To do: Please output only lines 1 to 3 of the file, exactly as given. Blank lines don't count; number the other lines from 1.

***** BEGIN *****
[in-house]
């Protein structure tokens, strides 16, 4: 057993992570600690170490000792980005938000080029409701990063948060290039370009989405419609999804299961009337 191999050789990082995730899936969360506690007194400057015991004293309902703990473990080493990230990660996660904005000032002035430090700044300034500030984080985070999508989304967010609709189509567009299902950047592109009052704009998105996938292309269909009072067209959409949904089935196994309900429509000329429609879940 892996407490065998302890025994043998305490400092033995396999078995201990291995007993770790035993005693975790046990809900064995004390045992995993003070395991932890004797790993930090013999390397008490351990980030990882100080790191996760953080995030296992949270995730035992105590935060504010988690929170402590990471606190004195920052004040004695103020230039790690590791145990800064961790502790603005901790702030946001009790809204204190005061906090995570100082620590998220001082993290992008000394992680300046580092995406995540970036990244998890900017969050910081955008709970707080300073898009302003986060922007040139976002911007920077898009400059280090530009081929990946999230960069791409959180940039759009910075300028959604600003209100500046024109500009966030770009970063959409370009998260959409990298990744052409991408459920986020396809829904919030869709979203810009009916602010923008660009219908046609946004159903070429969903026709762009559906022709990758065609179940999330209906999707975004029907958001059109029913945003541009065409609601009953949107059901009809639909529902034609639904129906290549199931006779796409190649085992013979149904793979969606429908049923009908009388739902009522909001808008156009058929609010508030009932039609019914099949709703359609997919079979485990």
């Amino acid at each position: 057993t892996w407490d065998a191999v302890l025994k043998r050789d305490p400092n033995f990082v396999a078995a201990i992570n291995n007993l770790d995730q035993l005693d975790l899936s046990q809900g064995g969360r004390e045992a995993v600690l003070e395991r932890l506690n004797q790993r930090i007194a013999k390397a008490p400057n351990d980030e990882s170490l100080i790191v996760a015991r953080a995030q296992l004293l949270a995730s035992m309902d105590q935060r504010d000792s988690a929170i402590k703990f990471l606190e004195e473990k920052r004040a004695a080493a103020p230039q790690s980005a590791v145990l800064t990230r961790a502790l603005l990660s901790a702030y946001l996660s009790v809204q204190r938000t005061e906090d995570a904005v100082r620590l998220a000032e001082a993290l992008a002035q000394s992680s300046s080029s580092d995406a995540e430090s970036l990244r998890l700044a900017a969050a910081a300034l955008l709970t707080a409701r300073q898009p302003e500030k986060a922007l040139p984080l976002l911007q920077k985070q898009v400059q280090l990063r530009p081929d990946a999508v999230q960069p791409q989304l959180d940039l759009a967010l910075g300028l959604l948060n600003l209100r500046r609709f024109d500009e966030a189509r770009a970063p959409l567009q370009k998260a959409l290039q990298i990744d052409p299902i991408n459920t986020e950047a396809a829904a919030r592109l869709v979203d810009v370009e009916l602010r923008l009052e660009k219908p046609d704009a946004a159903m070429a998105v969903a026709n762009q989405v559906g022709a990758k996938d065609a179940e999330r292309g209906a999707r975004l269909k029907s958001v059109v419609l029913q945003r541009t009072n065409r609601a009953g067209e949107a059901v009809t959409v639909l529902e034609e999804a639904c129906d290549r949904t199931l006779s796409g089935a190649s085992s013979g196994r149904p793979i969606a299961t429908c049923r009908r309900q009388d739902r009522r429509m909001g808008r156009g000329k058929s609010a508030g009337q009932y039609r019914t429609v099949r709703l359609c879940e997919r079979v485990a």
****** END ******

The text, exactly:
[in-house]
């Protein structure tokens, strides 16, 4: 057993992570600690170490000792980005938000080029409701990063948060290039370009989405419609999804299961009337 191999050789990082995730899936969360506690007194400057015991004293309902703990473990080493990230990660996660904005000032002035430090700044300034500030984080985070999508989304967010609709189509567009299902950047592109009052704009998105996938292309269909009072067209959409949904089935196994309900429509000329429609879940 892996407490065998302890025994043998305490400092033995396999078995201990291995007993770790035993005693975790046990809900064995004390045992995993003070395991932890004797790993930090013999390397008490351990980030990882100080790191996760953080995030296992949270995730035992105590935060504010988690929170402590990471606190004195920052004040004695103020230039790690590791145990800064961790502790603005901790702030946001009790809204204190005061906090995570100082620590998220001082993290992008000394992680300046580092995406995540970036990244998890900017969050910081955008709970707080300073898009302003986060922007040139976002911007920077898009400059280090530009081929990946999230960069791409959180940039759009910075300028959604600003209100500046024109500009966030770009970063959409370009998260959409990298990744052409991408459920986020396809829904919030869709979203810009009916602010923008660009219908046609946004159903070429969903026709762009559906022709990758065609179940999330209906999707975004029907958001059109029913945003541009065409609601009953949107059901009809639909529902034609639904129906290549199931006779796409190649085992013979149904793979969606429908049923009908009388739902009522909001808008156009058929609010508030009932039609019914099949709703359609997919079979485990």
């Amino acid at each position: 057993t892996w407490d065998a191999v302890l025994k043998r050789d305490p400092n033995f990082v396999a078995a201990i992570n291995n007993l770790d995730q035993l005693d975790l899936s046990q809900g064995g969360r004390e045992a995993v600690l003070e395991r932890l506690n004797q790993r930090i007194a013999k390397a008490p400057n351990d980030e990882s170490l100080i790191v996760a015991r953080a995030q296992l004293l949270a995730s035992m309902d105590q935060r504010d000792s988690a929170i402590k703990f990471l606190e004195e473990k920052r004040a004695a080493a103020p230039q790690s980005a590791v145990l800064t990230r961790a502790l603005l990660s901790a702030y946001l996660s009790v809204q204190r938000t005061e906090d995570a904005v100082r620590l998220a000032e001082a993290l992008a002035q000394s992680s300046s080029s580092d995406a995540e430090s970036l990244r998890l700044a900017a969050a910081a300034l955008l709970t707080a409701r300073q898009p302003e500030k986060a922007l040139p984080l976002l911007q920077k985070q898009v400059q280090l990063r530009p081929d990946a999508v999230q960069p791409q989304l959180d940039l759009a967010l910075g300028l959604l948060n600003l209100r500046r609709f024109d500009e966030a189509r770009a970063p959409l567009q370009k998260a959409l290039q990298i990744d052409p299902i991408n459920t986020e950047a396809a829904a919030r592109l869709v979203d810009v370009e009916l602010r923008l009052e660009k219908p046609d704009a946004a159903m070429a998105v969903a026709n762009q989405v559906g022709a990758k996938d065609a179940e999330r292309g209906a999707r975004l269909k029907s958001v059109v419609l029913q945003r541009t009072n065409r609601a009953g067209e949107a059901v009809t959409v639909l529902e034609e999804a639904c129906d290549r949904t199931l006779s796409g089935a190649s085992s013979g196994r149904p793979i969606a299961t429908c049923r009908r309900q009388d739902r009522r429509m909001g808008r156009g000329k058929s609010a508030g009337q009932y039609r019914t429609v099949r709703l359609c879940e997919r079979v485990a």